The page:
The Development, Testing, And Successful Application Of Arrangement 2 Seals For Co2 Pipelines
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The use of CO2 for Enhanced Oil Recovery (EOR) has been around since the early 70’s and was developed to enable oil extraction from declining fields. The process involves injecting CO2 from either natural or man-made sources into the ground to free up trapped crude oil that would otherwise not be possible to obtain. This process significantly improves the lifetime production of oil from mature fields. Moving the CO2 from one field to another is accomplished through a series of pipelines and pumps using centrifugal technology. In the early days of this process, pumps were sealed using double pressurized mechanical seals. This particular sealing arrangement was selected because of the very poor lubricating qualities of CO2, the desire for high reliability, and the lack of capability to seal this fluid in the liquid state using a single seal. The downside to this arrangement was the cost and complexity. This paper will focus on new technology that allows for contacting seal faces with minimal seal face temperature rise, minimal wear, and leakage almost an order of magnitude less than non-contacting gas seal technology. Details of the design, testing and successful field application of a contacting type liquid seal using engineered seal face micro features in a CO2 pipeline application are presented.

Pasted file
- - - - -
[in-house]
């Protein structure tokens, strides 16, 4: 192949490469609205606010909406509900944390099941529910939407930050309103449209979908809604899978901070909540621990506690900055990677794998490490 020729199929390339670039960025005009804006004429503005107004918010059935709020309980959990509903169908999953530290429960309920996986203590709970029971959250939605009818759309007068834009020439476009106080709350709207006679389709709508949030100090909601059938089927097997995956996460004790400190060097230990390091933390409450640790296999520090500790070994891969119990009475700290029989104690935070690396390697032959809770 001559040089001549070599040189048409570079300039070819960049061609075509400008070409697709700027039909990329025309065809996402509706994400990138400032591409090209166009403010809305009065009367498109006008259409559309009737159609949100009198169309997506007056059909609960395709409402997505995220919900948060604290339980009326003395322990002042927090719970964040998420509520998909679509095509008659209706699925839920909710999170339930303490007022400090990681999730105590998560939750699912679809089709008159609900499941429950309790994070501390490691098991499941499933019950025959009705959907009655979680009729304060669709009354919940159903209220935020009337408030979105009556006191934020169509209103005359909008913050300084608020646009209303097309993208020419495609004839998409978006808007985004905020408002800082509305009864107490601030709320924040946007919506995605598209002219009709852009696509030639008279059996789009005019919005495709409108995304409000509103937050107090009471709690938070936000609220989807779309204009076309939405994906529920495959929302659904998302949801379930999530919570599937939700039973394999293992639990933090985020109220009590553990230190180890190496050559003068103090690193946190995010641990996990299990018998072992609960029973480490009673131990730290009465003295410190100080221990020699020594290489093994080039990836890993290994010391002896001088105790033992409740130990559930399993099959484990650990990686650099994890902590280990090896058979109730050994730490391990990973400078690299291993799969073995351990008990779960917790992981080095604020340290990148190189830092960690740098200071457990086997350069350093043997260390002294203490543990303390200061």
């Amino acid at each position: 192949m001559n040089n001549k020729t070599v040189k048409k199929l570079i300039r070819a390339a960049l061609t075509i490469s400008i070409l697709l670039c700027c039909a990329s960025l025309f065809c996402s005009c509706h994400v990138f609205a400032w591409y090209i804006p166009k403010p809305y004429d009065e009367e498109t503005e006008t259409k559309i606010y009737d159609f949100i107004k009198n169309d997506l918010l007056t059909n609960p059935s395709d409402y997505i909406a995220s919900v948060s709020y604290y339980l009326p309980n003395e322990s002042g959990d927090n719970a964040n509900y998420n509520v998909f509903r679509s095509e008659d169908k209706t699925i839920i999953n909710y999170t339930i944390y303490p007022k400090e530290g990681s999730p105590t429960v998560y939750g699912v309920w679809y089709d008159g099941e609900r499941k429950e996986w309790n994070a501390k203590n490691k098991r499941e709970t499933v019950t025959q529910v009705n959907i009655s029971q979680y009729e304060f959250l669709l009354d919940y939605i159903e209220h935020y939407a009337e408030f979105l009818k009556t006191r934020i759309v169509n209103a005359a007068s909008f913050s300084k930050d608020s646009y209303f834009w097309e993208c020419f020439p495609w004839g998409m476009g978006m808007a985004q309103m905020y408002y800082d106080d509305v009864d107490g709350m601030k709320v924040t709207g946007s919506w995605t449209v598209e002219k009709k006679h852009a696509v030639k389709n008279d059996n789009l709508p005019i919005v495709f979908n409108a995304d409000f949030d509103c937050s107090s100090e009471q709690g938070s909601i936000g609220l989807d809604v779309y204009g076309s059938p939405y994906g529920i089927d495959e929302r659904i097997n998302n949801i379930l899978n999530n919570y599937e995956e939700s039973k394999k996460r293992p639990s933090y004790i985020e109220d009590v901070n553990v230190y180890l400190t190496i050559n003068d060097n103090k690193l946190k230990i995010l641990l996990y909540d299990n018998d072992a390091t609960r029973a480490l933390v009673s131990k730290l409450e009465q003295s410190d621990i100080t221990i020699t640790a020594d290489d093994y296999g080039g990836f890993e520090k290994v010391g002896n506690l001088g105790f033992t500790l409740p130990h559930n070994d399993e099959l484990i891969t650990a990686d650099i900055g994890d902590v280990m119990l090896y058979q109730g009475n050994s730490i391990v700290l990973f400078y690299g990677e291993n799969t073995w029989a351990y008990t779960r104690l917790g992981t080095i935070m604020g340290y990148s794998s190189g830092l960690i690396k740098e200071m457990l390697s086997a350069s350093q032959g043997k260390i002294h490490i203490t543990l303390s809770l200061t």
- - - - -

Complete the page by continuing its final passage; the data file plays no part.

Young, Lionel A.; Wondimu, Berhanu (2014). The Development, Testing, And Successful Application Of Arrangement 2 Seals For Co2 Pipelines. Turbomachinery Laboratories, Texas A&M Engineering Experiment Station. Available electronically from